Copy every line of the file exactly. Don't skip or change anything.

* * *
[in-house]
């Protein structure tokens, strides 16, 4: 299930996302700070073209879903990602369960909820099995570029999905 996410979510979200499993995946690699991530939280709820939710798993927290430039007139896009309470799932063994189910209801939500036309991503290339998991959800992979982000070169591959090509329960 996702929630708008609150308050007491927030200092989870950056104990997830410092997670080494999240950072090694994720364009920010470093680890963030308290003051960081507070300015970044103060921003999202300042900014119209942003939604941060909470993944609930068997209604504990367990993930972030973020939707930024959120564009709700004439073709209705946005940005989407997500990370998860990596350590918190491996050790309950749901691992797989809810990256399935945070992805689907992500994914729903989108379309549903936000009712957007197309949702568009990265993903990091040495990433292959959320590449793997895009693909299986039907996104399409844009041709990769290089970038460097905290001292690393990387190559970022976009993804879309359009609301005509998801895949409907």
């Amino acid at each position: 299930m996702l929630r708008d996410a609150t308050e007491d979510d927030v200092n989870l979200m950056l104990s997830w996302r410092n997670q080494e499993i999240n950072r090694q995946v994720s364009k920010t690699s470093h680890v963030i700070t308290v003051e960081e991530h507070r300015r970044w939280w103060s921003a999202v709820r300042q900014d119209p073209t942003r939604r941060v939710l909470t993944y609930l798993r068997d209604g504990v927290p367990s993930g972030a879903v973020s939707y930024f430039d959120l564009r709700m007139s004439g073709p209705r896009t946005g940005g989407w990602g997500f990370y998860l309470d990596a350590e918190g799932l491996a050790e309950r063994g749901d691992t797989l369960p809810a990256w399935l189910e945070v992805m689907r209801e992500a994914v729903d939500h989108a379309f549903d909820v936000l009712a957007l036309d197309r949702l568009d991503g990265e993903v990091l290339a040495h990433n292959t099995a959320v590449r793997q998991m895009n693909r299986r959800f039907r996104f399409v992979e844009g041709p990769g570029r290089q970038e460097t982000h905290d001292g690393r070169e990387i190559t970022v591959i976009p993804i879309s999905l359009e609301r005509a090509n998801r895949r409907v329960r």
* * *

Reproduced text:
[in-house]
């Protein structure tokens, strides 16, 4: 299930996302700070073209879903990602369960909820099995570029999905 996410979510979200499993995946690699991530939280709820939710798993927290430039007139896009309470799932063994189910209801939500036309991503290339998991959800992979982000070169591959090509329960 996702929630708008609150308050007491927030200092989870950056104990997830410092997670080494999240950072090694994720364009920010470093680890963030308290003051960081507070300015970044103060921003999202300042900014119209942003939604941060909470993944609930068997209604504990367990993930972030973020939707930024959120564009709700004439073709209705946005940005989407997500990370998860990596350590918190491996050790309950749901691992797989809810990256399935945070992805689907992500994914729903989108379309549903936000009712957007197309949702568009990265993903990091040495990433292959959320590449793997895009693909299986039907996104399409844009041709990769290089970038460097905290001292690393990387190559970022976009993804879309359009609301005509998801895949409907």
């Amino acid at each position: 299930m996702l929630r708008d996410a609150t308050e007491d979510d927030v200092n989870l979200m950056l104990s997830w996302r410092n997670q080494e499993i999240n950072r090694q995946v994720s364009k920010t690699s470093h680890v963030i700070t308290v003051e960081e991530h507070r300015r970044w939280w103060s921003a999202v709820r300042q900014d119209p073209t942003r939604r941060v939710l909470t993944y609930l798993r068997d209604g504990v927290p367990s993930g972030a879903v973020s939707y930024f430039d959120l564009r709700m007139s004439g073709p209705r896009t946005g940005g989407w990602g997500f990370y998860l309470d990596a350590e918190g799932l491996a050790e309950r063994g749901d691992t797989l369960p809810a990256w399935l189910e945070v992805m689907r209801e992500a994914v729903d939500h989108a379309f549903d909820v936000l009712a957007l036309d197309r949702l568009d991503g990265e993903v990091l290339a040495h990433n292959t099995a959320v590449r793997q998991m895009n693909r299986r959800f039907r996104f399409v992979e844009g041709p990769g570029r290089q970038e460097t982000h905290d001292g690393r070169e990387i190559t970022v591959i976009p993804i879309s999905l359009e609301r005509a090509n998801r895949r409907v329960r």